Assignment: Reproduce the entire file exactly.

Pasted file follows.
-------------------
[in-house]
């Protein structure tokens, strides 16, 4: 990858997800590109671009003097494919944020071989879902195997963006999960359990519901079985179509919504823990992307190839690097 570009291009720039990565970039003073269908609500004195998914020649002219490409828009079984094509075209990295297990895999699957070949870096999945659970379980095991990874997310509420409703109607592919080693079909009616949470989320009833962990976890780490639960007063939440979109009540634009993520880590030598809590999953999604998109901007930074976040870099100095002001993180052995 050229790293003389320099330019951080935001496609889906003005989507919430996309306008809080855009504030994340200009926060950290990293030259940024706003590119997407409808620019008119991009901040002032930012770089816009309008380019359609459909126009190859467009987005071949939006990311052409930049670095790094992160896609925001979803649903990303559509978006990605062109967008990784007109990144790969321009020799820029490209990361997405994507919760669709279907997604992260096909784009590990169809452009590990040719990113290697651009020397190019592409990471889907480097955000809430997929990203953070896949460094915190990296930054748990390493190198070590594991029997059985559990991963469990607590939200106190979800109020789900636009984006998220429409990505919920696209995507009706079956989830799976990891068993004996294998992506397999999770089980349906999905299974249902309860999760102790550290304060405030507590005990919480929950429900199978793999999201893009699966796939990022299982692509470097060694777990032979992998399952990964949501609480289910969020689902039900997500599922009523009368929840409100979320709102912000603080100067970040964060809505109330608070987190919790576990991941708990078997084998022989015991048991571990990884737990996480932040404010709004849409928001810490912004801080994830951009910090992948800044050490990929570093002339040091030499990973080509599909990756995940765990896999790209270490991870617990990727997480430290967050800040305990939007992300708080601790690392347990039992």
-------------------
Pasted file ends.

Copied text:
[in-house]
């Protein structure tokens, strides 16, 4: 990858997800590109671009003097494919944020071989879902195997963006999960359990519901079985179509919504823990992307190839690097 570009291009720039990565970039003073269908609500004195998914020649002219490409828009079984094509075209990295297990895999699957070949870096999945659970379980095991990874997310509420409703109607592919080693079909009616949470989320009833962990976890780490639960007063939440979109009540634009993520880590030598809590999953999604998109901007930074976040870099100095002001993180052995 050229790293003389320099330019951080935001496609889906003005989507919430996309306008809080855009504030994340200009926060950290990293030259940024706003590119997407409808620019008119991009901040002032930012770089816009309008380019359609459909126009190859467009987005071949939006990311052409930049670095790094992160896609925001979803649903990303559509978006990605062109967008990784007109990144790969321009020799820029490209990361997405994507919760669709279907997604992260096909784009590990169809452009590990040719990113290697651009020397190019592409990471889907480097955000809430997929990203953070896949460094915190990296930054748990390493190198070590594991029997059985559990991963469990607590939200106190979800109020789900636009984006998220429409990505919920696209995507009706079956989830799976990891068993004996294998992506397999999770089980349906999905299974249902309860999760102790550290304060405030507590005990919480929950429900199978793999999201893009699966796939990022299982692509470097060694777990032979992998399952990964949501609480289910969020689902039900997500599922009523009368929840409100979320709102912000603080100067970040964060809505109330608070987190919790576990991941708990078997084998022989015991048991571990990884737990996480932040404010709004849409928001810490912004801080994830951009910090992948800044050490990929570093002339040091030499990973080509599909990756995940765990896999790209270490991870617990990727997480430290967050800040305990939007992300708080601790690392347990039992």